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TMC Labs
June 2002

Speech Driven Information System v2.1

San Diego, CA
Ph: 877-977-0707; Fx: 858-707-7072

Price: $250 per port for both SDIS and the Speech Recognition Engine

Installation: 5
Documentation: 4
Features: 4.25
GUI: 4
Overall: A-

A well-designed IVR system is a great solution to allow customers to perform quick queries, but a poorly designed IVR system can upset and annoy customers. We've all experienced a poorly designed IVR system. What companies need to realize is that customers' patience is limited and they will quickly 'zero out' to the operator, only to wait another 10 minutes in queue for a question that the IVR system could have answered. This common, problematic scenario makes the case for a well-designed IVR system.

In addition to their inherent cost savings, IVR systems can 'offload' simple, repetitive queries from agents, such as driving directions, account balances, store hours, etc., leaving agents ample time to address more complex customer queries.
Until now, IVR systems were limited due to their primary input method: touch-tone phone pads. With the advent of accurate natural speech recognition, IVR systems are experiencing a rebirth. LumenVox's Speech Driven Information System (SDIS) is a natural speech recognition app-gen wrapped around the company's Speech Recognition Engine and designed to answer your customers' commonly asked questions. SDIS was designed with relatively nontechnical people in mind, so developing on this platform is a fairly easy task. It runs on Windows 2000, supports a range of voice hardware including TAPI modems and Dialogic hardware, and can scale from as few as one port up to multiple T1 lines. The company even provides a free one-port version at no charge that can be downloaded from LumenVox's Web site.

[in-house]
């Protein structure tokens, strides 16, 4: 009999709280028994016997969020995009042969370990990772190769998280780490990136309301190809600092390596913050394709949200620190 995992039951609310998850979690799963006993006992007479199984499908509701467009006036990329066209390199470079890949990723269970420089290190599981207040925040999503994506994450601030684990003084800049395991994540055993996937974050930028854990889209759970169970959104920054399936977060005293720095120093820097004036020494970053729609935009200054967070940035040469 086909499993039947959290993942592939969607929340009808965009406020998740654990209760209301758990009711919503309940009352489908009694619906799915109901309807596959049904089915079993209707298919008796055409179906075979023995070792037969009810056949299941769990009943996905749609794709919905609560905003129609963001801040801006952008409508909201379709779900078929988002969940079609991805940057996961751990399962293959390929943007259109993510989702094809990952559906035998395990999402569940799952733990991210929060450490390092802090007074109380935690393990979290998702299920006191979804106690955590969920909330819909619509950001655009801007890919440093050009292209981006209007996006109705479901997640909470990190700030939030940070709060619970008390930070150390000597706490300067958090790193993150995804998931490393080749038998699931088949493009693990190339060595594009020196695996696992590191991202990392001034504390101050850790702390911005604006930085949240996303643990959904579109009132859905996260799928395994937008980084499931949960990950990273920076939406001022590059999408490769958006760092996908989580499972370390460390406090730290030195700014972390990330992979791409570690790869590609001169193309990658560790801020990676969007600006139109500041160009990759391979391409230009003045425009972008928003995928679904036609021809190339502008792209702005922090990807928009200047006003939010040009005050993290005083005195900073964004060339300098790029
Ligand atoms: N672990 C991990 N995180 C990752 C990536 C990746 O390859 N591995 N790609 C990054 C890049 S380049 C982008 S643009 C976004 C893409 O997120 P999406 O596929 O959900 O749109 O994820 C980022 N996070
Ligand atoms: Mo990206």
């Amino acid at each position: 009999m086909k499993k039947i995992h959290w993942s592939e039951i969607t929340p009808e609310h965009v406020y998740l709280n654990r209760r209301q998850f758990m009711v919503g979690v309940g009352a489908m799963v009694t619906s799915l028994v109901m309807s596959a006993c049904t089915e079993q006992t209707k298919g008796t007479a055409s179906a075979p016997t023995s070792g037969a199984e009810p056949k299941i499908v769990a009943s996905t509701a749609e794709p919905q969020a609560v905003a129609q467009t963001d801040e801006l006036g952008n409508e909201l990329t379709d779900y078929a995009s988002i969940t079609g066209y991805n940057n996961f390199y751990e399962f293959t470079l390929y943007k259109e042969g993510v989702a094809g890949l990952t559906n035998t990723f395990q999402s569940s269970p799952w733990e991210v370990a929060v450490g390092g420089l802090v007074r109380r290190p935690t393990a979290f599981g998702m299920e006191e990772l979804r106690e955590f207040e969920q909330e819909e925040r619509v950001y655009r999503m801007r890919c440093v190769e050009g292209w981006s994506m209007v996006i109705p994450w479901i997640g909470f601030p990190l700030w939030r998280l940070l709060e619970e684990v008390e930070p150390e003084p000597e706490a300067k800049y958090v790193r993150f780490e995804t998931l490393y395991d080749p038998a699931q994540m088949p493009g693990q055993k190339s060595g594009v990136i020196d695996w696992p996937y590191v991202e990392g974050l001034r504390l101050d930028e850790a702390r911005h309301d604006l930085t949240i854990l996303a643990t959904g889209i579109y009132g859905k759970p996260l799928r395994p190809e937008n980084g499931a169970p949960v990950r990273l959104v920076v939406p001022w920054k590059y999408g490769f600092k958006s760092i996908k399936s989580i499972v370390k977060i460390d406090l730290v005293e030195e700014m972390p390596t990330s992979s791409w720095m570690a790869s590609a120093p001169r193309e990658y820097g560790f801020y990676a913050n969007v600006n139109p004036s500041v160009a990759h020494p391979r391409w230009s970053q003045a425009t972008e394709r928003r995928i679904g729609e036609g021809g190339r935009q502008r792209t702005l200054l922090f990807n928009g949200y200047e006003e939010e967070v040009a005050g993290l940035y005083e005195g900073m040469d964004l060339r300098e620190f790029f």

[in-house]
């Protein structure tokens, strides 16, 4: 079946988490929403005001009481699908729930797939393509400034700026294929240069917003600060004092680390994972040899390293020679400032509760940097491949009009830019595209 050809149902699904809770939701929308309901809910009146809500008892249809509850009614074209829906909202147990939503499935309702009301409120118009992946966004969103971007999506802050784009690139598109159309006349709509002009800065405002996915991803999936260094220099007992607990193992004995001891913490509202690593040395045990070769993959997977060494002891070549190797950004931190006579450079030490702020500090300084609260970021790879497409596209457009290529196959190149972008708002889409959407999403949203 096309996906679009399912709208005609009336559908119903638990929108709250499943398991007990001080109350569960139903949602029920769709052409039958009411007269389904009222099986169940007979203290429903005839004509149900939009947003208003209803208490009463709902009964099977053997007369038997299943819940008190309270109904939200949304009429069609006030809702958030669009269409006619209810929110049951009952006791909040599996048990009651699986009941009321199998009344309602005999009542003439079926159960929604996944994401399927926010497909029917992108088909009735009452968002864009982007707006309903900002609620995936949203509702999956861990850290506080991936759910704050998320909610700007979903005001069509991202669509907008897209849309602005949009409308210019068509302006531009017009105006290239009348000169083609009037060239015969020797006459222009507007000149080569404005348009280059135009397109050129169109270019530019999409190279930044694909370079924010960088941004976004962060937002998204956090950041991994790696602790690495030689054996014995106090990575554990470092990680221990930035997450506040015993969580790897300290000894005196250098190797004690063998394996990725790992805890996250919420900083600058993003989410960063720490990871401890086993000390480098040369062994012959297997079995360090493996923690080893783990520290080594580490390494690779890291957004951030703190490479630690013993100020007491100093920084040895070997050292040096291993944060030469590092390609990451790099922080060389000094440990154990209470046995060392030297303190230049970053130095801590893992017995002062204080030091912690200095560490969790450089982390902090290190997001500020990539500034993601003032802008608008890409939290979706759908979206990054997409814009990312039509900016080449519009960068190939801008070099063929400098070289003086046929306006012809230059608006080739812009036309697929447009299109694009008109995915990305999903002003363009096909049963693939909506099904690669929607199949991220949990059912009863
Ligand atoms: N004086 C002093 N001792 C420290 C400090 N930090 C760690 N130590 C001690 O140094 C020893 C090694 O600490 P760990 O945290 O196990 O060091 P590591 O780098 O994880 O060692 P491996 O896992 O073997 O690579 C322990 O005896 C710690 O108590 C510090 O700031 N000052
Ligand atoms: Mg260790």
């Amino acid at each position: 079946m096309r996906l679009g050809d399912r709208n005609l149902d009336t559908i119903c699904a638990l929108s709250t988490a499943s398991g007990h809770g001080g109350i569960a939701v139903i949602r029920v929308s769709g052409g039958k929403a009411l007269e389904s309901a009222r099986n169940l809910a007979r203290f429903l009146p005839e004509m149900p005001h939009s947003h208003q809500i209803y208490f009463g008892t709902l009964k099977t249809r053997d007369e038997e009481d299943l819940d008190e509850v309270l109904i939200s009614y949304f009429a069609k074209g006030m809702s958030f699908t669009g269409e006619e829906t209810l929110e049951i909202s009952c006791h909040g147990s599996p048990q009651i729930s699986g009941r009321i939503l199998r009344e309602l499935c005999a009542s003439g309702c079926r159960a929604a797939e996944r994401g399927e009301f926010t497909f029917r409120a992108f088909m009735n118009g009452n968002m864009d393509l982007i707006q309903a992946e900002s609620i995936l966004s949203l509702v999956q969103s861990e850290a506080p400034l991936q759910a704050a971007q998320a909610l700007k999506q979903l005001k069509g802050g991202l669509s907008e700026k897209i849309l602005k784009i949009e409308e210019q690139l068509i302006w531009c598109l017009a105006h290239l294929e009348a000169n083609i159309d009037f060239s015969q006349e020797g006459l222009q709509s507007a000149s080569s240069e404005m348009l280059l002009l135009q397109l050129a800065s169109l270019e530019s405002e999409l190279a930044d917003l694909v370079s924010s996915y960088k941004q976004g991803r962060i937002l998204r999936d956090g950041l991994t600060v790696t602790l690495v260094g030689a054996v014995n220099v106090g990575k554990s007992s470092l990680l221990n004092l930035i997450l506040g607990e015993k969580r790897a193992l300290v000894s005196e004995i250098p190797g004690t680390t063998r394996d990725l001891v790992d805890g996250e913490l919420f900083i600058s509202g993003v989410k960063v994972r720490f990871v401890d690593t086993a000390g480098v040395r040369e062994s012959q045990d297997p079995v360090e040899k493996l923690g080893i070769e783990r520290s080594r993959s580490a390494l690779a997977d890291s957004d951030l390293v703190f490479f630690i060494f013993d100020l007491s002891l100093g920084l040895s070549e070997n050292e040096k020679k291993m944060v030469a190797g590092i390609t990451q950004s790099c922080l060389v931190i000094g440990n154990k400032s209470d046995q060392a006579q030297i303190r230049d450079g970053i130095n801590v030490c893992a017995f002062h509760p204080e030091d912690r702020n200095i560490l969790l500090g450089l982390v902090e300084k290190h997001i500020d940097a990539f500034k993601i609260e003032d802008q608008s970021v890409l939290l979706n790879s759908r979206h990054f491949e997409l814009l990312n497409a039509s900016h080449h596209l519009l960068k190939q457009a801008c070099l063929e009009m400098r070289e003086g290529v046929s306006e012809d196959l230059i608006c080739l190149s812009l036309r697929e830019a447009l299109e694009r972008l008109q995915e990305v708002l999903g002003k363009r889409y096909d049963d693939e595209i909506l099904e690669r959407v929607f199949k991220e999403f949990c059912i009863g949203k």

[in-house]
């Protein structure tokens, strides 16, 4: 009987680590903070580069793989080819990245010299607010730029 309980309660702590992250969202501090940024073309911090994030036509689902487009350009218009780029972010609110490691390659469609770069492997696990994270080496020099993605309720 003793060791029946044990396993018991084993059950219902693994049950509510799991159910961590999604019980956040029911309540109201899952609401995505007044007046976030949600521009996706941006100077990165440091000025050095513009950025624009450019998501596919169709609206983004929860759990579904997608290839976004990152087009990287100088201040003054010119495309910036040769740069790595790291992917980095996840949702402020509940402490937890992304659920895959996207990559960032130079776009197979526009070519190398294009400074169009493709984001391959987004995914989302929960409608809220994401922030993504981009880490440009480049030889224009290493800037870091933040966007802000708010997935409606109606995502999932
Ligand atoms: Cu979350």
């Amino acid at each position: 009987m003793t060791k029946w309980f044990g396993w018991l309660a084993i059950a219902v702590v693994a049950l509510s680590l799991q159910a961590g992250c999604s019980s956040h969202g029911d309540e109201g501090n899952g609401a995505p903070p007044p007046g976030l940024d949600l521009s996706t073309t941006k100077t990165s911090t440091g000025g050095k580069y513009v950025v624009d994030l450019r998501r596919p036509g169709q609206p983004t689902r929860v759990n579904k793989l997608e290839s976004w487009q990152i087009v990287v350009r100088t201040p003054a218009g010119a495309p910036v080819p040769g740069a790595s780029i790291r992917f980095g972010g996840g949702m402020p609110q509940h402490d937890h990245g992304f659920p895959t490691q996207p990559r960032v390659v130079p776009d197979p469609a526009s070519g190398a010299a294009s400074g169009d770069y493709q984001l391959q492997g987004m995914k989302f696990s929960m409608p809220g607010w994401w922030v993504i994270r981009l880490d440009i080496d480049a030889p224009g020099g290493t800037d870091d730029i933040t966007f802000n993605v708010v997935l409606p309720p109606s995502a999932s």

Operational Testing
One of the first things we noticed about SDIS was how quickly and easily we were able to design a speech-recognition virtual assistant/IVR. SDIS comes with several examples, which are helpful when learning to use the product, as well as a five-minute tutorial wizard. We were able to quickly set up a test speech-rec IVR system in less than five minutes. Using SDIS, a caller can simply say, 'What is my account balance?' or 'How do I open an account?' The responses to these questions are very easily developed within the SDIS application generator screen, which can be tied to a back-end database for lookups. In the next release, LumenVox will support C++ calls to add more flexibility and to control the course of the call. For example, if an account is past due, the program can send the call to the 'make payment' menu rather than allowing the caller to gain access to other information.

SDIS has an attractive, clean interface, but it does take some getting used to. Although it was easy to use once we got the hang of it, its usability could be improved. For instance, we tried right-clicking on the elements within the Call Flow View (see Figure 1) in an attempt to rename it, but right-click functionality was not available. Also, from the Call View, we thought we could create a 'goto' statement (connecting elements) simply by drawing a line between the two elements, but this feature was unavailable. Two other key usability features that were unavailable include 'drag and drop' and 'copy/paste' capabilities.